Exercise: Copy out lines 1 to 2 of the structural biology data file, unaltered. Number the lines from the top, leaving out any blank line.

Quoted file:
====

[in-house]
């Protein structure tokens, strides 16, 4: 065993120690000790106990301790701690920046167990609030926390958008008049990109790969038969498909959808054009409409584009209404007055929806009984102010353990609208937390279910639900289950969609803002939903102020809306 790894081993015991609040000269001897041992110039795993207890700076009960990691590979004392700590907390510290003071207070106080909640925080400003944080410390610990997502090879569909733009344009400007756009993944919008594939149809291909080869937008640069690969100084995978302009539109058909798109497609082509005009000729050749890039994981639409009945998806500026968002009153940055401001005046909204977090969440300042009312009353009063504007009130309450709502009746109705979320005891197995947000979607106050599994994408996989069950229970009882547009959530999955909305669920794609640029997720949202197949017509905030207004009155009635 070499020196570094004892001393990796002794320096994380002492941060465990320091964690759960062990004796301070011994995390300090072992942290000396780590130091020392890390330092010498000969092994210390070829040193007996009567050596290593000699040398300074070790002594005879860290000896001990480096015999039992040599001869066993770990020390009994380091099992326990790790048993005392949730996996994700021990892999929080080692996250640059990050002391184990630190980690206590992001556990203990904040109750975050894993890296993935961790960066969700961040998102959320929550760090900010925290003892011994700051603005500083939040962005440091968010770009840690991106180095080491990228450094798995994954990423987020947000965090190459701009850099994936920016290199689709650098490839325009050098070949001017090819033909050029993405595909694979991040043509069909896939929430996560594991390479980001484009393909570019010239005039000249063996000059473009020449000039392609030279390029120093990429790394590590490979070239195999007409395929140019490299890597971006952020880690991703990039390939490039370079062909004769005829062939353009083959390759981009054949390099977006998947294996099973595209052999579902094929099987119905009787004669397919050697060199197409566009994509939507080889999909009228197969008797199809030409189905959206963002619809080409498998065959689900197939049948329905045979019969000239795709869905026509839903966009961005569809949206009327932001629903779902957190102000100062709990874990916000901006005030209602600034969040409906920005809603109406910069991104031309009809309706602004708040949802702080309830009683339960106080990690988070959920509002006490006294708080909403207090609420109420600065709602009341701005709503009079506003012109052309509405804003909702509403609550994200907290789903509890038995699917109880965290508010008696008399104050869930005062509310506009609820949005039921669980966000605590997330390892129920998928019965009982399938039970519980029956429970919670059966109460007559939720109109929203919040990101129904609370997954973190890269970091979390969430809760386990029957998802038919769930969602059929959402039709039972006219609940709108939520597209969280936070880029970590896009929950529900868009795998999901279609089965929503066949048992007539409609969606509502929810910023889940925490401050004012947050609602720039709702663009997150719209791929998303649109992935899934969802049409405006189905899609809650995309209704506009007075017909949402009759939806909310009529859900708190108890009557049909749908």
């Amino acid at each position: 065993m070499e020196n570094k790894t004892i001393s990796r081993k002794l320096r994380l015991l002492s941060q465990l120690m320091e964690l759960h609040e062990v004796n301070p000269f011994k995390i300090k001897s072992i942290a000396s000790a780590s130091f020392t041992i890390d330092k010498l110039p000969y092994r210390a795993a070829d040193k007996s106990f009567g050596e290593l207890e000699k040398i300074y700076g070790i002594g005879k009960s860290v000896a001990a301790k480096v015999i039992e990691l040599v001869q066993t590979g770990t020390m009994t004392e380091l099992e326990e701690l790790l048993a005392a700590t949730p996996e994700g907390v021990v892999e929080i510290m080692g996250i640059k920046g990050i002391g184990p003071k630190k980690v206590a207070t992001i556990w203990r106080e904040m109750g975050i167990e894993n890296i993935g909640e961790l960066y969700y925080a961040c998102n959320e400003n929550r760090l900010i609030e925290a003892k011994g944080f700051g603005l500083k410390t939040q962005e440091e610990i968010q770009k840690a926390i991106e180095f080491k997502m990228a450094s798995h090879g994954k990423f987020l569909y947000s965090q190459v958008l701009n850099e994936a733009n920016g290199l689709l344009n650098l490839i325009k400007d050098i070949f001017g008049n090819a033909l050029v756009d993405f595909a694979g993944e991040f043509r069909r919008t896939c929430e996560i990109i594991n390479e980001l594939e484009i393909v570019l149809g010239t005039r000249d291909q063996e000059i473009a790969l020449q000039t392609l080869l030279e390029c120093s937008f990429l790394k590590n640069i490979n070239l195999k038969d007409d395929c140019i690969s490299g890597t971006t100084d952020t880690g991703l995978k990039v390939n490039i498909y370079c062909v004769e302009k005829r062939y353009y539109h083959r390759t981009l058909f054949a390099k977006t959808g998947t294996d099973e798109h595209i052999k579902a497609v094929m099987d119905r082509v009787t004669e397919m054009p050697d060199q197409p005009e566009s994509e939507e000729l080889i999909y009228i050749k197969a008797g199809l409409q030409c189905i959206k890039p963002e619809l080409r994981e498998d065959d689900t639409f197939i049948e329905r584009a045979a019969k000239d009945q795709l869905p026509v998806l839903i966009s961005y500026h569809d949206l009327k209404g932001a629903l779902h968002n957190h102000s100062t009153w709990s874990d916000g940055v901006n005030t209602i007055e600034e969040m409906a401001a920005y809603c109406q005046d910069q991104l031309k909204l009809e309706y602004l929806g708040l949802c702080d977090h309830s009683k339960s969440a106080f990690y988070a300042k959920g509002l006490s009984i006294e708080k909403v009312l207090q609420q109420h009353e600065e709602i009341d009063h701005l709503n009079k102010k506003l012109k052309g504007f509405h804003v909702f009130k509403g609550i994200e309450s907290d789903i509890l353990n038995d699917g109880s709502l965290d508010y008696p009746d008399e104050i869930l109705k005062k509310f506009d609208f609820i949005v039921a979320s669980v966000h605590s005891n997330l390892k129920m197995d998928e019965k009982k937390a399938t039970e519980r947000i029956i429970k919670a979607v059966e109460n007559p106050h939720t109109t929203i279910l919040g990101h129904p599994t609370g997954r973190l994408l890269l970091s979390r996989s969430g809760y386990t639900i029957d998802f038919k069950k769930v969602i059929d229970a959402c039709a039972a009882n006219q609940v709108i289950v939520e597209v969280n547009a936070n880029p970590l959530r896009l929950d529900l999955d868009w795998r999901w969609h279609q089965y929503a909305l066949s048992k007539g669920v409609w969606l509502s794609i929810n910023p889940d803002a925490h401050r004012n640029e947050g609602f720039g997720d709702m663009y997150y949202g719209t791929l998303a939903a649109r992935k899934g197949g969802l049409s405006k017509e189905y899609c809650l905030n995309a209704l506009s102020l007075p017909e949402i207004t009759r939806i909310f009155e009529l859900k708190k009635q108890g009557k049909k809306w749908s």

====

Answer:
[in-house]
């Protein structure tokens, strides 16, 4: 065993120690000790106990301790701690920046167990609030926390958008008049990109790969038969498909959808054009409409584009209404007055929806009984102010353990609208937390279910639900289950969609803002939903102020809306 790894081993015991609040000269001897041992110039795993207890700076009960990691590979004392700590907390510290003071207070106080909640925080400003944080410390610990997502090879569909733009344009400007756009993944919008594939149809291909080869937008640069690969100084995978302009539109058909798109497609082509005009000729050749890039994981639409009945998806500026968002009153940055401001005046909204977090969440300042009312009353009063504007009130309450709502009746109705979320005891197995947000979607106050599994994408996989069950229970009882547009959530999955909305669920794609640029997720949202197949017509905030207004009155009635 070499020196570094004892001393990796002794320096994380002492941060465990320091964690759960062990004796301070011994995390300090072992942290000396780590130091020392890390330092010498000969092994210390070829040193007996009567050596290593000699040398300074070790002594005879860290000896001990480096015999039992040599001869066993770990020390009994380091099992326990790790048993005392949730996996994700021990892999929080080692996250640059990050002391184990630190980690206590992001556990203990904040109750975050894993890296993935961790960066969700961040998102959320929550760090900010925290003892011994700051603005500083939040962005440091968010770009840690991106180095080491990228450094798995994954990423987020947000965090190459701009850099994936920016290199689709650098490839325009050098070949001017090819033909050029993405595909694979991040043509069909896939929430996560594991390479980001484009393909570019010239005039000249063996000059473009020449000039392609030279390029120093990429790394590590490979070239195999007409395929140019490299890597971006952020880690991703990039390939490039370079062909004769005829062939353009083959390759981009054949390099977006998947294996099973595209052999579902094929099987119905009787004669397919050697060199197409566009994509939507080889999909009228197969008797199809030409189905959206963002619809080409498998065959689900197939049948329905045979019969000239795709869905026509839903966009961005569809949206009327932001629903779902957190102000100062709990874990916000901006005030209602600034969040409906920005809603109406910069991104031309009809309706602004708040949802702080309830009683339960106080990690988070959920509002006490006294708080909403207090609420109420600065709602009341701005709503009079506003012109052309509405804003909702509403609550994200907290789903509890038995699917109880965290508010008696008399104050869930005062509310506009609820949005039921669980966000605590997330390892129920998928019965009982399938039970519980029956429970919670059966109460007559939720109109929203919040990101129904609370997954973190890269970091979390969430809760386990029957998802038919769930969602059929959402039709039972006219609940709108939520597209969280936070880029970590896009929950529900868009795998999901279609089965929503066949048992007539409609969606509502929810910023889940925490401050004012947050609602720039709702663009997150719209791929998303649109992935899934969802049409405006189905899609809650995309209704506009007075017909949402009759939806909310009529859900708190108890009557049909749908």